Want another example?

If I am not a member of the LDS church...

why is my marriage a 'moral' issue to someone who is not in said, marriage?

Salt Lake City, UT

Privatize Utah liquor sales.

Cedar City, UT

If the LDS Church lost its right to lobby, then, by reasonable inference, other lobby groups, such as the UEA, UPEA, and the Southern Utah Wilderness Alliance would have to forfeit their voices in the political process. Who wants that!

Midvale, UT

Does the LDS have the right to influence legislation, The statute for separation of Church and State was made when religion began to interfere with school teachings, and in the ways people think. Such as Darwin's law of Evolution, or life in space. What happened was Churches complained, and threatened teachers for teaching it, on the other hand what we have done, and this was many years ago is, remove school prayer, and the Pledge of allegiance. When one went the other did too, can't have one without the other. Churches should only be involved with their church and their parishioner's. They should not be allowed to influence the business practices of a state, or tell people what they can or can not do, enough is on their plate. Liquor is not the business of the church, nor the state, except to monitor the license's it issues, and those that sell it adhere to the laws applied. Liquor should be sold to business's directly, outside state run. If this states lawmakers can't make decision's, without outside influence (LDS church or any church, lobbyist's), we have a problem.

I guess that can go with our current Federal government as well.

Jonathan Eddy
Payson, UT

The Church sure is making it hard for a lobbyist to earn a decent living.

Martinsburg, WV

actually your comparison of asking a vegetarian how to cook meet would be more along the lines of asking a non-drinker how to mix their drink. But asking the opinion of people about liquor laws? I guess if I don't have a license to drive I can't express an opinion on speeding laws. If your logic is followed out, only women would have a say in abortion laws (which frankly makes sense to me since only women can have babies), only doctors would have a say in medical care laws, only construction workers would have a say in building and code laws... or maybe only lawyers would have a say in any law.

Martinsburg, WV

The LDS church or any other religious organization should be banned from lobbying or imposing their beliefs on any legislator? Really. Should we ban any group from lobbying for laws that are of concern to them? How about banning gun lobbyist from being able to influence laws?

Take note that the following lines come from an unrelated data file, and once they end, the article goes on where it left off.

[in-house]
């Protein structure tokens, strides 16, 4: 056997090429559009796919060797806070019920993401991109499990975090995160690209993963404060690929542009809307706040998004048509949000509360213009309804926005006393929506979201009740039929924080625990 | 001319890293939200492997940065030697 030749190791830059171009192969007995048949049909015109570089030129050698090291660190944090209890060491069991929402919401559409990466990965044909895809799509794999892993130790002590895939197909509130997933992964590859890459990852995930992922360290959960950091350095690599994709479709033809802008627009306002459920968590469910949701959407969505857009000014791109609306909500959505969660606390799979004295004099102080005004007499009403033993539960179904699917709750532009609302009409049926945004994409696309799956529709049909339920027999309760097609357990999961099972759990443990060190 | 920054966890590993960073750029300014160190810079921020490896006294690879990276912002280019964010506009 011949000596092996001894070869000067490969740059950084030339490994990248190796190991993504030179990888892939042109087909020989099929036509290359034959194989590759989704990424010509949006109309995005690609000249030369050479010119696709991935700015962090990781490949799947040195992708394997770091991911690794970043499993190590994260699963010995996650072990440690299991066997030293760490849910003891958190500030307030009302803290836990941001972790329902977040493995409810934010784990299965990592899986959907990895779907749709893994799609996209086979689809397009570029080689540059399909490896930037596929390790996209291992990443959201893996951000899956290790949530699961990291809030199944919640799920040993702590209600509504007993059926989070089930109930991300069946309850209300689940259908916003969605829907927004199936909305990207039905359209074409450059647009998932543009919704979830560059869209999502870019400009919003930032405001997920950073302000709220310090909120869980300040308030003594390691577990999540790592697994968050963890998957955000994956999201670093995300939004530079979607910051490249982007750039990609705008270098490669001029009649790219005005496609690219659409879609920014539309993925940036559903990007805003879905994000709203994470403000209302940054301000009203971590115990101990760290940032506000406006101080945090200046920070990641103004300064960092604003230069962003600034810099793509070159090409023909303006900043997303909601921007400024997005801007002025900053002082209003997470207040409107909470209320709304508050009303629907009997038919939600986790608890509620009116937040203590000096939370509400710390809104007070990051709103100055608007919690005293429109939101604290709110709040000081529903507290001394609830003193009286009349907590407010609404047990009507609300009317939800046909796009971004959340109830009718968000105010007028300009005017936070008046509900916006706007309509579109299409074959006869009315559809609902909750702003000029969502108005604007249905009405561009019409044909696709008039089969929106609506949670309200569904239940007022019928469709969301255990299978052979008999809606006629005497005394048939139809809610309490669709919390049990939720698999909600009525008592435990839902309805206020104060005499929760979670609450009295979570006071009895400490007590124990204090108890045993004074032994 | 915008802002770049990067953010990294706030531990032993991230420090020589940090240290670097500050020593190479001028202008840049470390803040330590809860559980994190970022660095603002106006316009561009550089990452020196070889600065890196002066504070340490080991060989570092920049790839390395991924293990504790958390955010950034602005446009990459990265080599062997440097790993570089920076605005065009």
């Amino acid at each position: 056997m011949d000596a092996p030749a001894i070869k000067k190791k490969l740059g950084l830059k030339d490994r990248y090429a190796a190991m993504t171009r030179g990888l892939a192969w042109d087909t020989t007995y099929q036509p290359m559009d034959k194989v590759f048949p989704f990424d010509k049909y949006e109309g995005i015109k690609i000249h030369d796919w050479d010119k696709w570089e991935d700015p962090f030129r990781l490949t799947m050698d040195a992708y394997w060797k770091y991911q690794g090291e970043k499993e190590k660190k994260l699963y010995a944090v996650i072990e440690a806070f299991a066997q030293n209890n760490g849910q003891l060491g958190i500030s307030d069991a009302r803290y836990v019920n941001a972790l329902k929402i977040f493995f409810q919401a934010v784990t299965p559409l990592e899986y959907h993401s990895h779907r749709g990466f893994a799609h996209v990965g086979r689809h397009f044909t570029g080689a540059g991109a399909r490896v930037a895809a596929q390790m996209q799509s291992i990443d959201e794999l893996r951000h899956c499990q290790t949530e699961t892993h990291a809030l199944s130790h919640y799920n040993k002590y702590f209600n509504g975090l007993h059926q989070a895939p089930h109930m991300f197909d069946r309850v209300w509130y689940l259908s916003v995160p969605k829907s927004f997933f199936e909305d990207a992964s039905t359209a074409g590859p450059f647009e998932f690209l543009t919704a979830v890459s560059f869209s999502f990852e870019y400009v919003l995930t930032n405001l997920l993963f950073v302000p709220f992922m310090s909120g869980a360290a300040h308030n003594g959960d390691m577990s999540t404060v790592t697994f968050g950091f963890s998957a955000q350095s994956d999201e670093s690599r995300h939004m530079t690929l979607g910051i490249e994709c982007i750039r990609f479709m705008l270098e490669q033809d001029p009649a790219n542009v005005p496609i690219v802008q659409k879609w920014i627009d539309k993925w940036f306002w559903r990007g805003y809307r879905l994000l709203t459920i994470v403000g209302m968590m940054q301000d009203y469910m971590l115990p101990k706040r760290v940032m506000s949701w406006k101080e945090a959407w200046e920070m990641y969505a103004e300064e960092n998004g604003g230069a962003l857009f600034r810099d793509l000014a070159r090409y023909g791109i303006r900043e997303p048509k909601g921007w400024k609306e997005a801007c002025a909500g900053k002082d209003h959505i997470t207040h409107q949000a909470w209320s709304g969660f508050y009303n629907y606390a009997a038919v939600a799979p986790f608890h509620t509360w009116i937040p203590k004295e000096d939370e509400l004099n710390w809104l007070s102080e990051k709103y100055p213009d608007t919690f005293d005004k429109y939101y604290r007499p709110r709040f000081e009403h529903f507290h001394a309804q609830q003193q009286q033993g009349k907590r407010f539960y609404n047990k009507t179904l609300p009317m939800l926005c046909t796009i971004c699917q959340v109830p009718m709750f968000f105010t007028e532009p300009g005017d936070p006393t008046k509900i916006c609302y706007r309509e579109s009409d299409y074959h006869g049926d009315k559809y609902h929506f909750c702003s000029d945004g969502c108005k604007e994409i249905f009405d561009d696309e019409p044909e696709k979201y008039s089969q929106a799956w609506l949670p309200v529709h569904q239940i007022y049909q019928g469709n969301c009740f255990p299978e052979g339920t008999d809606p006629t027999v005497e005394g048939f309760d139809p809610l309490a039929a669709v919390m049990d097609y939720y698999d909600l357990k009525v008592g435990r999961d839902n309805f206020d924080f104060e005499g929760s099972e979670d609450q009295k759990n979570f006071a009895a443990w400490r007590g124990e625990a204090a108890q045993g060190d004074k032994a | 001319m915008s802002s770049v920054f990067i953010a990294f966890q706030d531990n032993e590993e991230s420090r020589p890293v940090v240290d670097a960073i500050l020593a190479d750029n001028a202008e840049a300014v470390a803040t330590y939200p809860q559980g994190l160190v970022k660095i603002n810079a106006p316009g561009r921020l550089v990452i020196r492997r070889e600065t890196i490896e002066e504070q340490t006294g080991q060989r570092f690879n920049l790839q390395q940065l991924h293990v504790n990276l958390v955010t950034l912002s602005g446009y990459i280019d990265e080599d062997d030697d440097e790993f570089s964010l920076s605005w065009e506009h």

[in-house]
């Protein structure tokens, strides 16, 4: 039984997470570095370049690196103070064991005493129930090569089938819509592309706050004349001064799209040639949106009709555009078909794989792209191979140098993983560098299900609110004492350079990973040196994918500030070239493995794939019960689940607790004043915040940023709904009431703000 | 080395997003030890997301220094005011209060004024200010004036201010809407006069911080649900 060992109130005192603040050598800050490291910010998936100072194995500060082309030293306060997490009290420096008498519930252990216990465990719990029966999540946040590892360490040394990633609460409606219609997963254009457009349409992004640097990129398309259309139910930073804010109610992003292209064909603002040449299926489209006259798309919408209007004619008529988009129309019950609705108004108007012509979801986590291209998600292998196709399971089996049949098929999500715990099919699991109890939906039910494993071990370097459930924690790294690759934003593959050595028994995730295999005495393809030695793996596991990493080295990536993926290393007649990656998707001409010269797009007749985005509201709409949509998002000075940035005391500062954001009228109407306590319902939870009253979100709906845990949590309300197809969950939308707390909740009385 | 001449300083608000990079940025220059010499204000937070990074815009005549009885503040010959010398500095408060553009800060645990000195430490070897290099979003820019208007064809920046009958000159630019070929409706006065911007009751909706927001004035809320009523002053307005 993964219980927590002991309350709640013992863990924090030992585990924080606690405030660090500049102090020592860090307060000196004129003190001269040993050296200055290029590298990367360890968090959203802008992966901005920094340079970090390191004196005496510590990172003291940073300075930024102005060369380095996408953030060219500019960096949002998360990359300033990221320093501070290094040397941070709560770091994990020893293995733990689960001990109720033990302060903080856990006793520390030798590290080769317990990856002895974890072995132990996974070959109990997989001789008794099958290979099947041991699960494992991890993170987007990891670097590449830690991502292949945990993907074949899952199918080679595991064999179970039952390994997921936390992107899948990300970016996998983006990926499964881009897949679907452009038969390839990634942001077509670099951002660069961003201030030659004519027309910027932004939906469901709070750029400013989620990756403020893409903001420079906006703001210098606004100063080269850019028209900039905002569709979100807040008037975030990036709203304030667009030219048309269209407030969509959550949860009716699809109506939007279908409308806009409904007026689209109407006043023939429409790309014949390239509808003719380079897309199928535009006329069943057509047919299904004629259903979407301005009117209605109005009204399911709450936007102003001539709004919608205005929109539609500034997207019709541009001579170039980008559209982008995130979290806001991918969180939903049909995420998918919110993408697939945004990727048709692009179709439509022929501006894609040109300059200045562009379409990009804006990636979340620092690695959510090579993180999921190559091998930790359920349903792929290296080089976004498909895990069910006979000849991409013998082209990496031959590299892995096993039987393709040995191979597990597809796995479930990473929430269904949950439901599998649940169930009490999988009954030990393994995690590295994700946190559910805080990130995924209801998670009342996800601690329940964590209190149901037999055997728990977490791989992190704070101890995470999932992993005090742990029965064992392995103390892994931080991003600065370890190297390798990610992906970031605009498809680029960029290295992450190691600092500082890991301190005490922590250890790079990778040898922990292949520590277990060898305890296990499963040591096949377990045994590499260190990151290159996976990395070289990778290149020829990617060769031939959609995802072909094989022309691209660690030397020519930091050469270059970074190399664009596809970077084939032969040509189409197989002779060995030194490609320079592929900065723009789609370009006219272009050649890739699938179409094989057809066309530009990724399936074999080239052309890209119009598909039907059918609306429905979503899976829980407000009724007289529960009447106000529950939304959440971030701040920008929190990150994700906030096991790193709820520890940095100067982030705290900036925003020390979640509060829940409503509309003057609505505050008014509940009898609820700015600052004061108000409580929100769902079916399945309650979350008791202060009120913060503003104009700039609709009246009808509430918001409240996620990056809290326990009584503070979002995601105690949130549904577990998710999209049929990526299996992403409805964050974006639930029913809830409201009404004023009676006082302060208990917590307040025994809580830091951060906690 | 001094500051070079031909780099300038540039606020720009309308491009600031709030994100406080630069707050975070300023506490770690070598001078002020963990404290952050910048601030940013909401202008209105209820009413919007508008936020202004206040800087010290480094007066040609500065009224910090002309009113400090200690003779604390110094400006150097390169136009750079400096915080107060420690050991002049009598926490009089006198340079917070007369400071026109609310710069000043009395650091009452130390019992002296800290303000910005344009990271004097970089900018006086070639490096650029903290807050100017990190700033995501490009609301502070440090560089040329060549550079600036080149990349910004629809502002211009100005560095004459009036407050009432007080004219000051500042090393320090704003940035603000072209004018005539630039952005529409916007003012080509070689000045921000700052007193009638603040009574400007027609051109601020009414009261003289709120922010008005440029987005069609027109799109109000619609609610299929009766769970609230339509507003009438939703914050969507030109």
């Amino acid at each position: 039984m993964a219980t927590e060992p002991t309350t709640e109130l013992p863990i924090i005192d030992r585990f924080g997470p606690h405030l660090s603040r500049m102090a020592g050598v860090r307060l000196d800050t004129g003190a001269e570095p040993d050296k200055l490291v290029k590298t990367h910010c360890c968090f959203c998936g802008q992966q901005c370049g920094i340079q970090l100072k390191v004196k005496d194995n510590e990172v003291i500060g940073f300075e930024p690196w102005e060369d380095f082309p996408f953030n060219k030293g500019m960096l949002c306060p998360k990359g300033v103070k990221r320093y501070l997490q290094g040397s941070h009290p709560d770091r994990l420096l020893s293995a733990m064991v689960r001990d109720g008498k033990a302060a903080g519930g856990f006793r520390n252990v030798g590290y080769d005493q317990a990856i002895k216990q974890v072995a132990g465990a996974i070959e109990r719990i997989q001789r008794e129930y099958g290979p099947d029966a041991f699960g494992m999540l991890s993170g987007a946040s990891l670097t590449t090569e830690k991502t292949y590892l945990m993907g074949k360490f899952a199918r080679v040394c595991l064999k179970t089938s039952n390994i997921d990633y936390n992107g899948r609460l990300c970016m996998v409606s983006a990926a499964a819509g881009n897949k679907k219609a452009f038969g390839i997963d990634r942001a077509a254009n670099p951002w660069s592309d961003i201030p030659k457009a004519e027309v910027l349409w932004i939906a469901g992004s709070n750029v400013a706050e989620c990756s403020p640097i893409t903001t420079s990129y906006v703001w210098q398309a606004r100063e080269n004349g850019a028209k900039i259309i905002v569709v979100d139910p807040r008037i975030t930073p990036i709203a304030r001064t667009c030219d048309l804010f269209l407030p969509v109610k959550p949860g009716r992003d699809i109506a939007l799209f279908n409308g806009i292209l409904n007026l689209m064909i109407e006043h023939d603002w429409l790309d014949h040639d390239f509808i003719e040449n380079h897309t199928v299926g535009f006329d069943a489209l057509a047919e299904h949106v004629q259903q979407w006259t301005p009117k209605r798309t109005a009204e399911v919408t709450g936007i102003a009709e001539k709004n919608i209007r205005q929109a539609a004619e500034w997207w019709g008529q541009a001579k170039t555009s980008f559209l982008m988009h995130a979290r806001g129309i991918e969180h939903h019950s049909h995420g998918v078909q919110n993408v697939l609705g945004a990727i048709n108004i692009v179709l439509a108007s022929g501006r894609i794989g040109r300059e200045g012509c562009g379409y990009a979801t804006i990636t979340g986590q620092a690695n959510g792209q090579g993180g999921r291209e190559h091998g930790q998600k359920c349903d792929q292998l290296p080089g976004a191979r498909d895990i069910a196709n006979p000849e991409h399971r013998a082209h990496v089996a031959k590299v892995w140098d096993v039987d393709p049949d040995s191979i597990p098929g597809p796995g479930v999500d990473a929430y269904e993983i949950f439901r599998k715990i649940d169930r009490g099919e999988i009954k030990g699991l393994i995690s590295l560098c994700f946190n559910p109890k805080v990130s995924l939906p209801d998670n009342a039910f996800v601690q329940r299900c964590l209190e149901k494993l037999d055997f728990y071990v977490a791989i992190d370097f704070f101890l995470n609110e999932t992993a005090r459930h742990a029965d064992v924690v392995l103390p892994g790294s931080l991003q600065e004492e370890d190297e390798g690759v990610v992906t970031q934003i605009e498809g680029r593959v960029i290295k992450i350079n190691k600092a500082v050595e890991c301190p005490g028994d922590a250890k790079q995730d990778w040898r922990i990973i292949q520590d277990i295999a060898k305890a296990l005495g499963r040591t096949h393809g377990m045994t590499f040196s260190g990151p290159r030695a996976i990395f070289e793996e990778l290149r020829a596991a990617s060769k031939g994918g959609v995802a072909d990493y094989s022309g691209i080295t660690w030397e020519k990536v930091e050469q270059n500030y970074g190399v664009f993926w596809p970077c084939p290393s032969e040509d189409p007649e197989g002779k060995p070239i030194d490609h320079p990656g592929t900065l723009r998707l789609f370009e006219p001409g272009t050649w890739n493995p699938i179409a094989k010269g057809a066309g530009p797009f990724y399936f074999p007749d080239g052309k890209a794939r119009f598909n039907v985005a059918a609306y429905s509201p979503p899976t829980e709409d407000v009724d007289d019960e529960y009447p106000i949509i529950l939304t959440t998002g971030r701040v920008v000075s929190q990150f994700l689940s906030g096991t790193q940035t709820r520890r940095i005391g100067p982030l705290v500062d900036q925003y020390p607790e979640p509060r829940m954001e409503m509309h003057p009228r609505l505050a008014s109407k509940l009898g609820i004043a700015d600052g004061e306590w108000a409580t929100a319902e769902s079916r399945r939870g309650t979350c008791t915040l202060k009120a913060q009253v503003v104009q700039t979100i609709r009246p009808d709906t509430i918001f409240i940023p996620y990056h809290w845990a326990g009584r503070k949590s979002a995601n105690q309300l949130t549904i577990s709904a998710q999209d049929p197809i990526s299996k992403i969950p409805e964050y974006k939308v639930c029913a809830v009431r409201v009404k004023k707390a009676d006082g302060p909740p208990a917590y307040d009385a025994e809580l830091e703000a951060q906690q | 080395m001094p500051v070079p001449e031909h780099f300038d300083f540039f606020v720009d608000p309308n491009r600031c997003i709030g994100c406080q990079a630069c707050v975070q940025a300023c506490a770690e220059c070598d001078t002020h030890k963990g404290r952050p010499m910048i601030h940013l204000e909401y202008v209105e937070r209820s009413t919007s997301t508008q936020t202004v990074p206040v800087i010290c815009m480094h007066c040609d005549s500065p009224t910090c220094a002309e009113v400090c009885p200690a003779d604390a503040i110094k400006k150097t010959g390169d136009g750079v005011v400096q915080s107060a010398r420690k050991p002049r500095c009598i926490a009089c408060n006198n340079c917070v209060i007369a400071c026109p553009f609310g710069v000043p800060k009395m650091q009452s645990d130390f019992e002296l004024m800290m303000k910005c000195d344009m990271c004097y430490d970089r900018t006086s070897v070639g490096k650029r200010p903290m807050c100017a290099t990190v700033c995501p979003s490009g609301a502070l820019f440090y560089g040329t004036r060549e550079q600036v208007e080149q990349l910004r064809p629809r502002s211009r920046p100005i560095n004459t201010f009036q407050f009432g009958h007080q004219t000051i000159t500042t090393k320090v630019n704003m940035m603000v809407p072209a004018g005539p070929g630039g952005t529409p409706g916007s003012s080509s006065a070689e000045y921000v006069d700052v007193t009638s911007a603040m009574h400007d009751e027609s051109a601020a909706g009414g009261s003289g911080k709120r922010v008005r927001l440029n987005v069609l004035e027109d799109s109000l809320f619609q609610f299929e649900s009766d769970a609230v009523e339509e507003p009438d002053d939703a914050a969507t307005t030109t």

I thought that was the whole idea of lobbying in the first place.

Salt Lake City, UT

I never cease to be amazed at the anti-LDS comments on articles like this one. It makes me think I'm reading an article in the SL Tribune or the Washington Post or New York Times! Why are "liberals" interested in reading a paper that's markedly conservative in the first place?

Springville, UT

Could we get some better reporting? Any group that wants to tell anyone that they don't have a right to participate in democracy, is a despicable group. I want to know who they are, so I can be sure not to patronize them.


What's keeping some of these "Good" resturants from coming to Utah, but not serve alcohol as they do in other places? If what they serve really is that good, people will come whether there is alcohol served or not.

Mesa, Az

I have to agree with Gramma b, there is no constitutional right to consume alcohol, but there is a constitutional right for peoples voices to be heard irrespective of their religious beliefs. One could argue that it is not constitutional for people to refuse input because of their religious beliefs.

Allen, TX

Hey, Utah;

Try a little perspective on for size. In Oregon, where I lived until 6 years ago, the State controls all liquor consumption by routing all liquor through state stores. Bars and restaurants pay the same price as a private citizen, so the drink in the bar costs 4X what it would cost at home.

In Texas, where I live now, there are still "Blue Laws" which allow Dry Cities and even Dry Counties, where you cannot buy liquor at all, but have to drive to the next town or county. (Beer and wine are excepted, but you can't buy them after 10:00 PM or on Sunday).

These are the result of the values of the community, as is the discussion in Utah. In neither Oregon or Texas is the LDS Church at the core of the debate. In Oregon, the State wants all the revenue. In Texas, deep seated Christian values drive policy. In Utah the LDS Church reflects much of the state's culture, and their right to free speech allows them to wield influence on the regulations governing the populace.